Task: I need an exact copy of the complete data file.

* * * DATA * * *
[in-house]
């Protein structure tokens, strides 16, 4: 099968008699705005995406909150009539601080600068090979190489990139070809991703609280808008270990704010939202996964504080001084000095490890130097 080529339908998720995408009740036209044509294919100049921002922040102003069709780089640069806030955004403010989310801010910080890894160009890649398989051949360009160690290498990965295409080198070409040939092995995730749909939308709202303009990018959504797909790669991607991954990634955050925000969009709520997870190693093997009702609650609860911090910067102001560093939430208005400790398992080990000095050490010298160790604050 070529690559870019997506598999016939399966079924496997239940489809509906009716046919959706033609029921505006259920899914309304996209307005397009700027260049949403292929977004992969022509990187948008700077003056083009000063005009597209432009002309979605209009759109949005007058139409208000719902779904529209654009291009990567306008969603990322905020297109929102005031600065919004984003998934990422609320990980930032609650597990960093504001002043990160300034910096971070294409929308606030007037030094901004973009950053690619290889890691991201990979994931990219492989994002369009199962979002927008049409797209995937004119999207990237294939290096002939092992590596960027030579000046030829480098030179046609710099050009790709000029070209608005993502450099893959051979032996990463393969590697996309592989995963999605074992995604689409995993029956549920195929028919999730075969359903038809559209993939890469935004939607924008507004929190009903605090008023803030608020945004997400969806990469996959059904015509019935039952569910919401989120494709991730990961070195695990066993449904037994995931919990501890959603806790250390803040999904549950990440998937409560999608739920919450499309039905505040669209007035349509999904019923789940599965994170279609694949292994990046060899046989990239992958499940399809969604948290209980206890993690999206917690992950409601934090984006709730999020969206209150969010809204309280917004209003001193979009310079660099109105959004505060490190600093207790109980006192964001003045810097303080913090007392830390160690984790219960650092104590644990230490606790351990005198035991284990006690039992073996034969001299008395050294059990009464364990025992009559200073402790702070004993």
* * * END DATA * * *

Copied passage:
[in-house]
């Protein structure tokens, strides 16, 4: 099968008699705005995406909150009539601080600068090979190489990139070809991703609280808008270990704010939202996964504080001084000095490890130097 080529339908998720995408009740036209044509294919100049921002922040102003069709780089640069806030955004403010989310801010910080890894160009890649398989051949360009160690290498990965295409080198070409040939092995995730749909939308709202303009990018959504797909790669991607991954990634955050925000969009709520997870190693093997009702609650609860911090910067102001560093939430208005400790398992080990000095050490010298160790604050 070529690559870019997506598999016939399966079924496997239940489809509906009716046919959706033609029921505006259920899914309304996209307005397009700027260049949403292929977004992969022509990187948008700077003056083009000063005009597209432009002309979605209009759109949005007058139409208000719902779904529209654009291009990567306008969603990322905020297109929102005031600065919004984003998934990422609320990980930032609650597990960093504001002043990160300034910096971070294409929308606030007037030094901004973009950053690619290889890691991201990979994931990219492989994002369009199962979002927008049409797209995937004119999207990237294939290096002939092992590596960027030579000046030829480098030179046609710099050009790709000029070209608005993502450099893959051979032996990463393969590697996309592989995963999605074992995604689409995993029956549920195929028919999730075969359903038809559209993939890469935004939607924008507004929190009903605090008023803030608020945004997400969806990469996959059904015509019935039952569910919401989120494709991730990961070195695990066993449904037994995931919990501890959603806790250390803040999904549950990440998937409560999608739920919450499309039905505040669209007035349509999904019923789940599965994170279609694949292994990046060899046989990239992958499940399809969604948290209980206890993690999206917690992950409601934090984006709730999020969206209150969010809204309280917004209003001193979009310079660099109105959004505060490190600093207790109980006192964001003045810097303080913090007392830390160690984790219960650092104590644990230490606790351990005198035991284990006690039992073996034969001299008395050294059990009464364990025992009559200073402790702070004993």